I picked up my enormous, beautiful turkey. It was the Dior of turkeys, with the designer price tag of $140. Yes, you read that right. I thought that by living in the land of watches and banks I would be immune to sticker shock; I wasn’t. I paid the butcher and carried my baby home. It was delicious, tasting and smelling of America and enjoyed by all.  The next year, I drove to the kosher butcher just over the border in France and bought two scrawny turkeys, that looked like big chickens, for $45 total, and they were just as good.

I will never forget the $140 turkey, but only as a reminder that celebrating an American holiday in a foreign country with friends and delicious food really has no price tag.

Here are two  favorite Thanksgiving recipes, my turkey rub and corn bread, from The Kosher Baker.

Shallot and Herb Turkey Rub
This rub was inspired by one I found in Bon Appetit 1993 and goes with any stuffing. There is enough for even a very large turkey.

½ cup (1 stick) parve margarine, softened                       2 shallots, finely chopped

2 cloves garlic, crushed                                                   1 tablespoon fresh thyme leaves

1 tablespoon chopped fresh sage leaves                           Salt and pepper to taste

Cream the margarine with a silicone spatula. Add the shallots, garlic, thyme and sage and mix well. Put on some gloves and then rub mixture all over and under the turkey skin. Add salt and pepper to taste. Cover with plastic and let sit until roasting. I like to rub the bird the night before, cover and place into the fridge.

Corn Bread                               Makes forty 2-inch squares

This recipe was designed for a crowd; it makes two 9 x 13-inch pans. You can also halve the recipe, but why bother? It freezes very well.

4 cups all-purpose flour

2 cups yellow corn meal

1 1/2 cups sugar

1 teaspoon salt

2 tablespoons baking powder

4 large eggs

1 cup parve whipping cream

2 1/2 tablespoons canola or vegetable oil

2 cups parve plain soy milk

1/2 cup (1 stick) parve margarine, melted

1. Preheat the oven to 350°F. Grease and flour two 9 x 13-inch baking pans.

2. In a large bowl, sift together the flour, corn meal, sugar, salt, and baking powder. In a medium bowl, whisk together the eggs, whipping cream, oil, and soy milk. Pour the wet ingredients into the dry ingredients. Add the melted margarine and stir until just combined.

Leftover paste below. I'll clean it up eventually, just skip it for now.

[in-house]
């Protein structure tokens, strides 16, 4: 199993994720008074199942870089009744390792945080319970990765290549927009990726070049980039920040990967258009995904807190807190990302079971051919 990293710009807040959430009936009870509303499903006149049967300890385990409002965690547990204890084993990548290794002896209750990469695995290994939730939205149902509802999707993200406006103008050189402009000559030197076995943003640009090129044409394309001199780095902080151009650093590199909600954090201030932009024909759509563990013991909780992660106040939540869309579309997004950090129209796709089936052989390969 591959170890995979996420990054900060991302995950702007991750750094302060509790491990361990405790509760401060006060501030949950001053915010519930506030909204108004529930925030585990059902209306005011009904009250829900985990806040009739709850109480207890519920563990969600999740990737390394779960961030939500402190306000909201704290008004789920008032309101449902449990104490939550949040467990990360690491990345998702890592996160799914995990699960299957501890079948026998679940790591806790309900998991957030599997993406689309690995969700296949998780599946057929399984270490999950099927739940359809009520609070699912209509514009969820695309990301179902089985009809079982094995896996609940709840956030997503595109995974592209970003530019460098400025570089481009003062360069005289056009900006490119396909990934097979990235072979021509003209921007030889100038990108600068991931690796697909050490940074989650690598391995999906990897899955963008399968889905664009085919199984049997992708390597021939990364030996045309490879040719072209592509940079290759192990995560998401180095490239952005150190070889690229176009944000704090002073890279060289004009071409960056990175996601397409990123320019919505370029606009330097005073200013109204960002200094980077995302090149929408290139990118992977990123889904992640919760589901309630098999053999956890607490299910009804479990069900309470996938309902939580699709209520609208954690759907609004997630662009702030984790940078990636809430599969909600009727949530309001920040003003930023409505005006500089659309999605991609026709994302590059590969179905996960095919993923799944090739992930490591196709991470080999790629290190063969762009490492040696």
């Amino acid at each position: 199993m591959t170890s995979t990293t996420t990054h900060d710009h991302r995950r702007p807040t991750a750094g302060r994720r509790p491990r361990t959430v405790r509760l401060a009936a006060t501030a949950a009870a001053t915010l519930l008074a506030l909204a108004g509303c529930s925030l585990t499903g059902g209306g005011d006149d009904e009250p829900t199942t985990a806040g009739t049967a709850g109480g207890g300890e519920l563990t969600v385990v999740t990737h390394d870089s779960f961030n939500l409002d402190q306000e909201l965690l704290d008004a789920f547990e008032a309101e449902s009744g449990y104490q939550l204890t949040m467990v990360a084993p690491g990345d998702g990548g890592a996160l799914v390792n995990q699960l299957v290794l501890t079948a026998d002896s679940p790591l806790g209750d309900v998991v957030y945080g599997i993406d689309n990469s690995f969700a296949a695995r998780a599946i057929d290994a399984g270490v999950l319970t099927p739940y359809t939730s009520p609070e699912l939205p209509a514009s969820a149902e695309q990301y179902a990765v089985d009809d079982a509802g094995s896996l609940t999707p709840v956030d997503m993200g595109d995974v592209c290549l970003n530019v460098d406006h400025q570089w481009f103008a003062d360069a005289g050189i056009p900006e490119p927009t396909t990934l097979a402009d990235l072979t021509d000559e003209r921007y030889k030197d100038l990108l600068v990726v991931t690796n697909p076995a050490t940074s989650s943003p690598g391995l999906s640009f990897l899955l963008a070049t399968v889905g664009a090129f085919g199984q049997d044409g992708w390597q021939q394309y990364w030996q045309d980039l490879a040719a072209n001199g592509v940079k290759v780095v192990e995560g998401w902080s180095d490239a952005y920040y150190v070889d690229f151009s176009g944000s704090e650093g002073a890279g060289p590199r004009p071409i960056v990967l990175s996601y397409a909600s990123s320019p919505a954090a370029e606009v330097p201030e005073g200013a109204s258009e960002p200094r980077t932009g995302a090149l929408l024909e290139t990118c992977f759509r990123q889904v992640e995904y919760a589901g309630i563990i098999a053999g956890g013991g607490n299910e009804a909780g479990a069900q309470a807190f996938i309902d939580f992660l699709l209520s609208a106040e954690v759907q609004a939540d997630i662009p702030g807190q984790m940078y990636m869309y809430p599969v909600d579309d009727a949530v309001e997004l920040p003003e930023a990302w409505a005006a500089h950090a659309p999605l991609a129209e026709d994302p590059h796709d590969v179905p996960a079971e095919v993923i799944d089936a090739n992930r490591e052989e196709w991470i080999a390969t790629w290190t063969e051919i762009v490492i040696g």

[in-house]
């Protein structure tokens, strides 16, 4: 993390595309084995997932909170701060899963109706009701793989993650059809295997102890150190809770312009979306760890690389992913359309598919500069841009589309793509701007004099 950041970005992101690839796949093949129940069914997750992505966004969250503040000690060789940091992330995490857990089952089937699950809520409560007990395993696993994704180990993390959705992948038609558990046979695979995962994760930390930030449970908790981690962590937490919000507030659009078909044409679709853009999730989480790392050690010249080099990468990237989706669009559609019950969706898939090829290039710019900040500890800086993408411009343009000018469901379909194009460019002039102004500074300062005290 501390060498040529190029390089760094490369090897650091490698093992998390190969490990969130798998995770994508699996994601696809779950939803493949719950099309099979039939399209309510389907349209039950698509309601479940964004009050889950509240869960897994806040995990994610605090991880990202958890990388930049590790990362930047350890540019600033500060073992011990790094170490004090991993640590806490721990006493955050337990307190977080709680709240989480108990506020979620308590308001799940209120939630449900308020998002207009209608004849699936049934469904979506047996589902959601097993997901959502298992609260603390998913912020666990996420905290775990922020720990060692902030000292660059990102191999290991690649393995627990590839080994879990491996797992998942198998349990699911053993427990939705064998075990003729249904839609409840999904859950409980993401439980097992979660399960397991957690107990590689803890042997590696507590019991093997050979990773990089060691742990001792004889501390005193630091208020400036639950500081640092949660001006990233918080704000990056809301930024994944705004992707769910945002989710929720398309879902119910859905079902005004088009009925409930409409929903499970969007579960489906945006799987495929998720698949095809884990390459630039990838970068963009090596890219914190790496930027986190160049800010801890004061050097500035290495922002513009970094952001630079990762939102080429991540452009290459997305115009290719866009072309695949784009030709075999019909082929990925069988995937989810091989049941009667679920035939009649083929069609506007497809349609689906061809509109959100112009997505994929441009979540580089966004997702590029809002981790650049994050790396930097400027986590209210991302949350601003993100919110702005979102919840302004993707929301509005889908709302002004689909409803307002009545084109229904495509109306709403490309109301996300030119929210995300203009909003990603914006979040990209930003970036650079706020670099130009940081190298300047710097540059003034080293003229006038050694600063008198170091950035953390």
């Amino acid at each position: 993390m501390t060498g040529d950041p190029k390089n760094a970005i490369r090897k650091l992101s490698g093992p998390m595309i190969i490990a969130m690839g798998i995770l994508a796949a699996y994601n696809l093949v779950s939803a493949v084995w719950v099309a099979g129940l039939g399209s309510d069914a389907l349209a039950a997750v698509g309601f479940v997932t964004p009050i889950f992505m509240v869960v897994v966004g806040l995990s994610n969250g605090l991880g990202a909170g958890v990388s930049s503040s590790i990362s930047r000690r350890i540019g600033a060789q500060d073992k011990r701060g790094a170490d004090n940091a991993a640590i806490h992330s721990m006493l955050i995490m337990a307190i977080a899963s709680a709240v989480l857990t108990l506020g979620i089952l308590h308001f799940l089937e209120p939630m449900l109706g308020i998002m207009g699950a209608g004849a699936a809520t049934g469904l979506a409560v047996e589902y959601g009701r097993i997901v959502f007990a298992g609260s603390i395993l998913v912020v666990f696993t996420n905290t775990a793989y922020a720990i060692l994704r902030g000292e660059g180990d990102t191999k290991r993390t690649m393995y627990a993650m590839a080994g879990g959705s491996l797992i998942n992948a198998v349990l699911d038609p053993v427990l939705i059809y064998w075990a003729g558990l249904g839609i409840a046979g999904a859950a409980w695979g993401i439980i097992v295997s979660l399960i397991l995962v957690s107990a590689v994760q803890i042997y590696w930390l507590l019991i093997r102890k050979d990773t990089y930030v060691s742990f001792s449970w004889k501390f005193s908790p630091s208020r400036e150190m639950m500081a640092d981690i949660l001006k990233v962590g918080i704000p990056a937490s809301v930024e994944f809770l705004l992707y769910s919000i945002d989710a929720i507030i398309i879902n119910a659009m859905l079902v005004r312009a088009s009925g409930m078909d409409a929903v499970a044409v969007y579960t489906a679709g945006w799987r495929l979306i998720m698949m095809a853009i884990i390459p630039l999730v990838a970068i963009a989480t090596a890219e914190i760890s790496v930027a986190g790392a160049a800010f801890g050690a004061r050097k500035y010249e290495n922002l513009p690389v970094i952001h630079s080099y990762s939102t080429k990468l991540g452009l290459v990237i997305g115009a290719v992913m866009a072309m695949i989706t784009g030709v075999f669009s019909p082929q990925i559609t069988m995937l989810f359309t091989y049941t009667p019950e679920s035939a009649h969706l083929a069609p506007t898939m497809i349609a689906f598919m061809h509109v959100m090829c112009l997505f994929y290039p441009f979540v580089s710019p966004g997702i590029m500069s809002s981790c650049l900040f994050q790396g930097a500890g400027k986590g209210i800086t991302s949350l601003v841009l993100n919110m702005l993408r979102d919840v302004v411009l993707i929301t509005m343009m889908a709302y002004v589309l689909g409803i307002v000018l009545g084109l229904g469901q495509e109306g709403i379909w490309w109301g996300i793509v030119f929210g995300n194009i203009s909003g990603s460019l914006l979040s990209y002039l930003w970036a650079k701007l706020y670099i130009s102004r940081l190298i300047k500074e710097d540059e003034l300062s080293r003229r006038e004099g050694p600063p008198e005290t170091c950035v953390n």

3. Bake for 1 hour, or until a skewer comes out clean. The corn bread should be a little brown on top. Serve warm or at room temperature.

Tuesday, October 19, 2010

Dueling Desserts

My daughter, Emily had been begging for apple tart tatin, but those last peaches of the season were asking for inclusion in something. It was such a good peach season in Maryland that I kept eating and not baking them. This was my last chance before the Triple Crown season of apple/pear/pumpkin desserts began.

Tarte tatin can do no wrong in my world – apples too mushy -- who cares? Apples stuck to the pan and the tart patched back together –I’ll eat it anyway. Armed with confidence, I made the tart, center ring of pear, then alternating granny smiths and peaches with blackberries scattered around any holes I found in the pan.

It even looked like I had imagined in my head. The blackberries performed the task of paintbrush and lightly tinted all the fruit with a red pomegranate color. I loved the taste, but Tom and Padma, I mean Sam and Emily, said that they didn’t like tasting just one fruit in each bite, they would prefer a bite of apple, pear, berry and peach each time they cut a piece. So there was born round two of the tatin battle. The second method was a little soupy and messier to turn out of the pan. But the pool of syrup on the counter was easily removed with fingers and licked. The taste was precisely what the critics were after and the blackberries more uniformly colored and glazed the dessert in red. I will give you both options so you can decide.

Rainbow Tart Tatin                                           8 to 12 servings

Storage: Store covered with plastic in the refrigerator for up to 3 days.

1 sheet parve frozen puff pastry (from a 17.3-ounce box)

8 tablespoons parve margarine

3 Granny Smith apples

3 small pears

3 unripe peaches

6 ounces blackberries

Preheat the oven to 400°F. Thaw the puff pastry at room temperature for 45 minutes.  You will need a deep, ovenproof skillet about 11 to 13 inches wide. Make sure the handle is ovenproof as well. Take a piece of parchment about 16 inches long and sprinkle some flour on it. Roll out the puff pastry sheet until it is 1 inch larger than your pan. Place the pan on top of the rolled pastry and use a sharp knife to cut a circle in the pastry the size of the pan. Remove excess dough and set the dough circle aside.